Old ladies, browbeaten wives, silent mothers, unhappy daughters – all are given a chance to speak their thoughts, and even practise a little magic in Joan Aiken’s modern folk tales, particularly in a late collection called Mooncake. Dark and modern these tales may be, dealing with the evils of our own current society, but they call up the voices of the past in order to share their wisdom.
With her usual prescience, and wry understanding of the ways of the world, Joan Aiken imagined a beastly, and these days unfortunately rather recognisable (golf playing!) millionaire property developer as the villain of one of her stories:
But the aptly named Mrs Quill has her resources; after the destruction of her orchard, her house and her livelihood, she moves into the world next door, from where she haunts Sir Groby until he repents of his greed and the despoiling of his own world, and realises he must try to put back what was lost. You will notice that Mrs Quill has inherited her wisdom, and her orchard from her mother and her grandmother and so is trebly unwilling to break the chain.
However, what is interesting in these socially resonant folk tales with their mysterious women bringing messages to the world, is that in almost all cases, the recipient of this wisdom is a boy – a son, or grandson, a protester who goes to live in the woods, a young man who appears and is prepared to tune in to the wisdom of his elders, and specifically to women. The boy who arrives to pass a message from Mrs Quill to Sir Groby from the apple orchard in the other world, is called Pip.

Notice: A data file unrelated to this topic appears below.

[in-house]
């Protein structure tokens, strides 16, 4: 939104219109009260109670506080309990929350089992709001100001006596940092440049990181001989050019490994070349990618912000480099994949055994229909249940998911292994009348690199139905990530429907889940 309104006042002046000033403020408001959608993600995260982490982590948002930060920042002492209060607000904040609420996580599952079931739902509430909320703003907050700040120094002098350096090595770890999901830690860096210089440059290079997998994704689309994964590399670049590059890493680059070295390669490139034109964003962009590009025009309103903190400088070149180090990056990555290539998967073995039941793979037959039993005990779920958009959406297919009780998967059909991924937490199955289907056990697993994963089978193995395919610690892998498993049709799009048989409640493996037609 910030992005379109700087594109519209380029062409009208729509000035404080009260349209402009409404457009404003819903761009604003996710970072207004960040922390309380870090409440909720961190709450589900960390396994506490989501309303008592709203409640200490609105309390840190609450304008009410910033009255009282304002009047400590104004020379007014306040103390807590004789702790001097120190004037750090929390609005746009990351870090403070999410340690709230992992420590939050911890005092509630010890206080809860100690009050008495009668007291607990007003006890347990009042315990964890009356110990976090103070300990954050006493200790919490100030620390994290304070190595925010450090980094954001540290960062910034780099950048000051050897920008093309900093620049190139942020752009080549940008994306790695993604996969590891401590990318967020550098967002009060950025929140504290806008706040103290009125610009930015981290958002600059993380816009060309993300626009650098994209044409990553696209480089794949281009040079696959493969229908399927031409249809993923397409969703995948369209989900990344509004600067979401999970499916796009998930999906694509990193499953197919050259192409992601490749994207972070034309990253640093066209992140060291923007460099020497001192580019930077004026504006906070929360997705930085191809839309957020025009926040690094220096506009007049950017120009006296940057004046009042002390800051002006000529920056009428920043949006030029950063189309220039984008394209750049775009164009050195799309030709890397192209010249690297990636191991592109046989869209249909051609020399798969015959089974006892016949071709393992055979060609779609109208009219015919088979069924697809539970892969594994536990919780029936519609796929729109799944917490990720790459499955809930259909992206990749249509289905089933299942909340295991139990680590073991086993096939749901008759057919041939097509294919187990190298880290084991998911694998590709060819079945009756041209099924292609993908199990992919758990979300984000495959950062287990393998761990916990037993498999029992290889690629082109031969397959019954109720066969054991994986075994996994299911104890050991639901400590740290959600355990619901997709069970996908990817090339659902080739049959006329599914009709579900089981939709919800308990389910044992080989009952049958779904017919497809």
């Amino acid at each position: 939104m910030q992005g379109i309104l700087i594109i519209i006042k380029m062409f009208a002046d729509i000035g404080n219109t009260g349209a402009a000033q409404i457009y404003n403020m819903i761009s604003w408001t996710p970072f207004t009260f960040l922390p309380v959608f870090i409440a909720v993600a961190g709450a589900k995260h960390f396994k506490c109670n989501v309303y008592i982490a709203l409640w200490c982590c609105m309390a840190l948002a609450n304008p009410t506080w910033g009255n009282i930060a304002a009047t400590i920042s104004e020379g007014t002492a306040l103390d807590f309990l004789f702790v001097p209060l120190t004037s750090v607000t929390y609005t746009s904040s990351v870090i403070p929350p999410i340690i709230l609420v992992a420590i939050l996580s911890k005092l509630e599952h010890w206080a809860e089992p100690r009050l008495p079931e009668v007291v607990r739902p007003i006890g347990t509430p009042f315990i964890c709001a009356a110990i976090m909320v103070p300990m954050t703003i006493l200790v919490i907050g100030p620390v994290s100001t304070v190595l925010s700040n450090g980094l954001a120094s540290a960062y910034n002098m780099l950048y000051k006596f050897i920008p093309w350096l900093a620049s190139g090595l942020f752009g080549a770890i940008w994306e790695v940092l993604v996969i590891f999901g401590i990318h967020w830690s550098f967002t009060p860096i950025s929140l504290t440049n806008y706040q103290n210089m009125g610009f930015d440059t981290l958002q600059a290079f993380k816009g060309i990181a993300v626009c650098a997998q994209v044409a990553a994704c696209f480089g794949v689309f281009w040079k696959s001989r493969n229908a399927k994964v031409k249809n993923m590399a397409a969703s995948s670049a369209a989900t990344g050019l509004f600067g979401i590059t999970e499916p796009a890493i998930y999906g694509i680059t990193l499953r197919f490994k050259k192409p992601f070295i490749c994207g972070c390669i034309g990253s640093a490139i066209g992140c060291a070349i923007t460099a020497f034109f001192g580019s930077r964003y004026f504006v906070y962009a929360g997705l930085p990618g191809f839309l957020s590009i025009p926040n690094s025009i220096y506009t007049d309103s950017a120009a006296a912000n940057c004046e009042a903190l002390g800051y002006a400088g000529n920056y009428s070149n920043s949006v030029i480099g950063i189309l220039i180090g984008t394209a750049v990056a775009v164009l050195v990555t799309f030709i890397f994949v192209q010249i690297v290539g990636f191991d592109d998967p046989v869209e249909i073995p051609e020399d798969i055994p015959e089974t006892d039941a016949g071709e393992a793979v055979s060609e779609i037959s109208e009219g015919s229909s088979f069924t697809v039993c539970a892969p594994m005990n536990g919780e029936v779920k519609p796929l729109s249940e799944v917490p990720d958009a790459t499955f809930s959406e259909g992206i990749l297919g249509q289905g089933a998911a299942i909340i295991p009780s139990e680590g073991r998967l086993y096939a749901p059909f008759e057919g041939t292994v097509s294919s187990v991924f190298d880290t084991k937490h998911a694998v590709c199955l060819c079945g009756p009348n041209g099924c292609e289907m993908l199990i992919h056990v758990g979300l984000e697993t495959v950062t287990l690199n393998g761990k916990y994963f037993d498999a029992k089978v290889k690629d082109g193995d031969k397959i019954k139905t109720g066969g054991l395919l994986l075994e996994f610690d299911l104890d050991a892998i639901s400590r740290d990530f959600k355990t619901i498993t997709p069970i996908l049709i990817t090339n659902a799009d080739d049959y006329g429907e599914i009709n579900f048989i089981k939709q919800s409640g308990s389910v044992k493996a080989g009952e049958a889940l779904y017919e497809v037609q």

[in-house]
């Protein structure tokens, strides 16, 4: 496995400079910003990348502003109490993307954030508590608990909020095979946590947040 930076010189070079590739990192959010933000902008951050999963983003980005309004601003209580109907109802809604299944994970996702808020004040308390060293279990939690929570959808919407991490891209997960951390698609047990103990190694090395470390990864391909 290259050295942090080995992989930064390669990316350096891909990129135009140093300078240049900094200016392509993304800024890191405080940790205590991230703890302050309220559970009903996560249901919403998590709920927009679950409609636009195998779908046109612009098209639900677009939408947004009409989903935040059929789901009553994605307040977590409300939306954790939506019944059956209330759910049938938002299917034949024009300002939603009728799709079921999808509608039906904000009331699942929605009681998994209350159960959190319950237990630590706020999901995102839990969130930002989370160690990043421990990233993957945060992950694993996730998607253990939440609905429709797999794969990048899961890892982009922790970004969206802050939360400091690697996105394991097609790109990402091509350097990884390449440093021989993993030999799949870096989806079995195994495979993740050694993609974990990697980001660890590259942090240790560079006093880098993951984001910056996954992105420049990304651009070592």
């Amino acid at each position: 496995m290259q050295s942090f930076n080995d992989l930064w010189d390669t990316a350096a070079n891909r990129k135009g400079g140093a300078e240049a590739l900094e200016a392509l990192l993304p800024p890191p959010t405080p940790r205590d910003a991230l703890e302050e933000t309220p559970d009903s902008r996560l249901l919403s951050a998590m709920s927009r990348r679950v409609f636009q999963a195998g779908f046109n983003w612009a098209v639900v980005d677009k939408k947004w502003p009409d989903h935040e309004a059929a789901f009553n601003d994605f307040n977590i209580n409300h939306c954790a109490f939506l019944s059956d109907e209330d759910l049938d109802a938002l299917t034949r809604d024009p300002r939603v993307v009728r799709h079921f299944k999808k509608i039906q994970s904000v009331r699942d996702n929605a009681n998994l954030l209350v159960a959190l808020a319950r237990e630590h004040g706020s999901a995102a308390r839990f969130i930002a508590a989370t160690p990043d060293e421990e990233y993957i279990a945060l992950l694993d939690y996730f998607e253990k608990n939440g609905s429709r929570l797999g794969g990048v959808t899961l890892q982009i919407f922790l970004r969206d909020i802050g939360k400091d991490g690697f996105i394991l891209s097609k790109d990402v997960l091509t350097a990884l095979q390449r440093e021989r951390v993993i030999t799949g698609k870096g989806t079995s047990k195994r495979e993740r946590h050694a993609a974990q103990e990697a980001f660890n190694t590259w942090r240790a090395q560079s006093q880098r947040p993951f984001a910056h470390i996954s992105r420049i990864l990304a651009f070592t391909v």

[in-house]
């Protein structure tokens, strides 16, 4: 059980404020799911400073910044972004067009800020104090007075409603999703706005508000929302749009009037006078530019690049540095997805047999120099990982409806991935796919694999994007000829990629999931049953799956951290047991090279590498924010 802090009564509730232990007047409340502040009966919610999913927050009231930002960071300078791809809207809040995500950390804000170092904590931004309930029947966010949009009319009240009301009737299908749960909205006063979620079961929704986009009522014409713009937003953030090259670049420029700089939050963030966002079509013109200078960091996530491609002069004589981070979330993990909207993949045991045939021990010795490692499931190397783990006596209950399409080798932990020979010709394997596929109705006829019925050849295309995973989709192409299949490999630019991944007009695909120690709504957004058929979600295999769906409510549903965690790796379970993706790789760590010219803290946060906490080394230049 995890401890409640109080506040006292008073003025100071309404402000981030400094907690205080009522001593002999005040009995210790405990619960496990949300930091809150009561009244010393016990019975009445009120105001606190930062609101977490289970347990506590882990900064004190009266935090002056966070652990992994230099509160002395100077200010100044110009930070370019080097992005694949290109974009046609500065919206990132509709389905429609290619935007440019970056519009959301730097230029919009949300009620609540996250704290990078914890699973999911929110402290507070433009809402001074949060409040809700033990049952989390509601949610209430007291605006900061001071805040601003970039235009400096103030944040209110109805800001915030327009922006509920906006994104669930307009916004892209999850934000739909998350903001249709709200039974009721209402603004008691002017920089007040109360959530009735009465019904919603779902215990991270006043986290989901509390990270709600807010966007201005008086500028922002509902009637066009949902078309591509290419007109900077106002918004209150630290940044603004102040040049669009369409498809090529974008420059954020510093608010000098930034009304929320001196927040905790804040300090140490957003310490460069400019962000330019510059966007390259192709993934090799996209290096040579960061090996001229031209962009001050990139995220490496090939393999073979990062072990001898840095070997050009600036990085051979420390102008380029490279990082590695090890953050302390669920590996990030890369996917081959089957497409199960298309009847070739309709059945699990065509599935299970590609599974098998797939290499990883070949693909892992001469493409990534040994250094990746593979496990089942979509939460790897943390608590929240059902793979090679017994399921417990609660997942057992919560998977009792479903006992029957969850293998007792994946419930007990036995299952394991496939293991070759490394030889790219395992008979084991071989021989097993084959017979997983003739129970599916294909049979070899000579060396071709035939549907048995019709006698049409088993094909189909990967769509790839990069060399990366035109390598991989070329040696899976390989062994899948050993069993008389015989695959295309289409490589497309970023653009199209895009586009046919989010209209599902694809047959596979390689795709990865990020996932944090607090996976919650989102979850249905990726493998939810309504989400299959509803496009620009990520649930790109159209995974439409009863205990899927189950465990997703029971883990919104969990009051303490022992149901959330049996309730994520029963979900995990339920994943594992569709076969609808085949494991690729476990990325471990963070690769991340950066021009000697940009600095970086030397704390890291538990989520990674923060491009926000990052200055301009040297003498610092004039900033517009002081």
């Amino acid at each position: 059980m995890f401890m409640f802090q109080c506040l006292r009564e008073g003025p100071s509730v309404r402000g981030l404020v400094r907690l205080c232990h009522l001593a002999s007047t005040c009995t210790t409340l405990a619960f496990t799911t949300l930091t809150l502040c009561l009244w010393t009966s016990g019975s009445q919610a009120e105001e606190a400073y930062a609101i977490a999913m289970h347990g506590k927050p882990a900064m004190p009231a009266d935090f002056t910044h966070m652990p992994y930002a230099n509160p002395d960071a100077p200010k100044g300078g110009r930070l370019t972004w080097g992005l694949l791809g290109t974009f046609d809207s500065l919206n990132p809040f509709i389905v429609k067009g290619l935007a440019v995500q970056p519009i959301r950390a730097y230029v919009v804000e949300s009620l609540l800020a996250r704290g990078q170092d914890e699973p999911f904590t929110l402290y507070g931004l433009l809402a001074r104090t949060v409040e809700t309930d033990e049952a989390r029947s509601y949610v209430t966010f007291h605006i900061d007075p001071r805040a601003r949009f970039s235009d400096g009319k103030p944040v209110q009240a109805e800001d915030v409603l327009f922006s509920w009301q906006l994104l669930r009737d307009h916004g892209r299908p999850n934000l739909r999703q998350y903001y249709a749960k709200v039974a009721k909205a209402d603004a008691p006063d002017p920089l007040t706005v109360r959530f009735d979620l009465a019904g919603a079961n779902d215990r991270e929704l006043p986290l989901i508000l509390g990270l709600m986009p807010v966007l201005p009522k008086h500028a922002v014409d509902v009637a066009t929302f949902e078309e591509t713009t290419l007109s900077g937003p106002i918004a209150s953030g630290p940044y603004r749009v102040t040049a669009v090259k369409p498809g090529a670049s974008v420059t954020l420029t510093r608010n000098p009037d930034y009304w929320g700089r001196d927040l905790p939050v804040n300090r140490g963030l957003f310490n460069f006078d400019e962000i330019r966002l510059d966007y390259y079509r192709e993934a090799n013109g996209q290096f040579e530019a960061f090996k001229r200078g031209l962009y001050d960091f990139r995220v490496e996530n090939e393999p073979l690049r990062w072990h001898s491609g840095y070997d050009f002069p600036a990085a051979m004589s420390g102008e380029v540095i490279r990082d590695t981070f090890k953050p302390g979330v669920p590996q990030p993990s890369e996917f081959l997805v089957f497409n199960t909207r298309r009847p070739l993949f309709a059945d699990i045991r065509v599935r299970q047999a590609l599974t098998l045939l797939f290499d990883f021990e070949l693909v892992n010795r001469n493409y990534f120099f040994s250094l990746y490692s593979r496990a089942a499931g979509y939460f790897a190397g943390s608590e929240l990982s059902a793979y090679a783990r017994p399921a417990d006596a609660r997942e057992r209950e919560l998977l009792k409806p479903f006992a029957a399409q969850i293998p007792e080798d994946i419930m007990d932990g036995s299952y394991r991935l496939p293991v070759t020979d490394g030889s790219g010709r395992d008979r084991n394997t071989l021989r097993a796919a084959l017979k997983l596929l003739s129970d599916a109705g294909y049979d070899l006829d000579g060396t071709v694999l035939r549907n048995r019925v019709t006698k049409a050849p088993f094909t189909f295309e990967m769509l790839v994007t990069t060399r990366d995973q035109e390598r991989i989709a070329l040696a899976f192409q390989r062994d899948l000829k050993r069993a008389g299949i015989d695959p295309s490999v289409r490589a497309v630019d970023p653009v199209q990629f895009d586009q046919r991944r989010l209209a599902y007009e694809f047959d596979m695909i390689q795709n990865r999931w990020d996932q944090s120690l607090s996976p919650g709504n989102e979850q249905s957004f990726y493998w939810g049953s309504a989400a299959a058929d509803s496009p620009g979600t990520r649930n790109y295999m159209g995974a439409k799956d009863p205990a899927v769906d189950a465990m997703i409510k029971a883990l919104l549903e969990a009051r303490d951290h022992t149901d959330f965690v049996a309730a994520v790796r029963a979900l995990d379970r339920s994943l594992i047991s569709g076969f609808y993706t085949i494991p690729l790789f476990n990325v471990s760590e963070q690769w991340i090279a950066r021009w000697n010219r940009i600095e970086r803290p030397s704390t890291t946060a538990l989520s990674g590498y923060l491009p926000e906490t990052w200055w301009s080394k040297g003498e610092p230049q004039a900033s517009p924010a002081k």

In another story, Wheelbarrow Castle, Colum has to believe in and understand his Aunt’s magic powers to save his medieval island castle suddenly threatened by invaders:
In Hot Water Paul inherits some ‘speaking’ presents from his grandmother (one of them is a parrot!) and learns what they mean in true folk tradition, by making his own mistakes, literally getting into hot water…
The Furious Tree in the illustration above is of course an angry wise woman who must bide her time in disguise until Johnnie, the great-great-grandson of the earlier villain comes to live in the tree in order to stop it being cut down.
“The only way to deal with guilt or grief is to share it” the tree tells him. ” Let the wind carry it away.” And that is what these stories do, pass on the wisdom, or the grievances – the speaking experience – of the old, the words of those who came before so that the young who come after can learn, use the experience and move on.
In one story that particularly touches me, a grieving boy called Tim who was sent away, and so missed his mother’s last words when she died, visits her grave and enacts a charm so he can hear her speak; at last he hears her voice. telling him what to do:
And in my case, lots of books, and things are always falling out of them…
In one poem she wrote:
‘Listen for my voice if for no other, when you are all alone.’
With all these voices to listen for, we are never alone.
Illustrations from Joan Aiken’s Mooncake by Wayne Anderson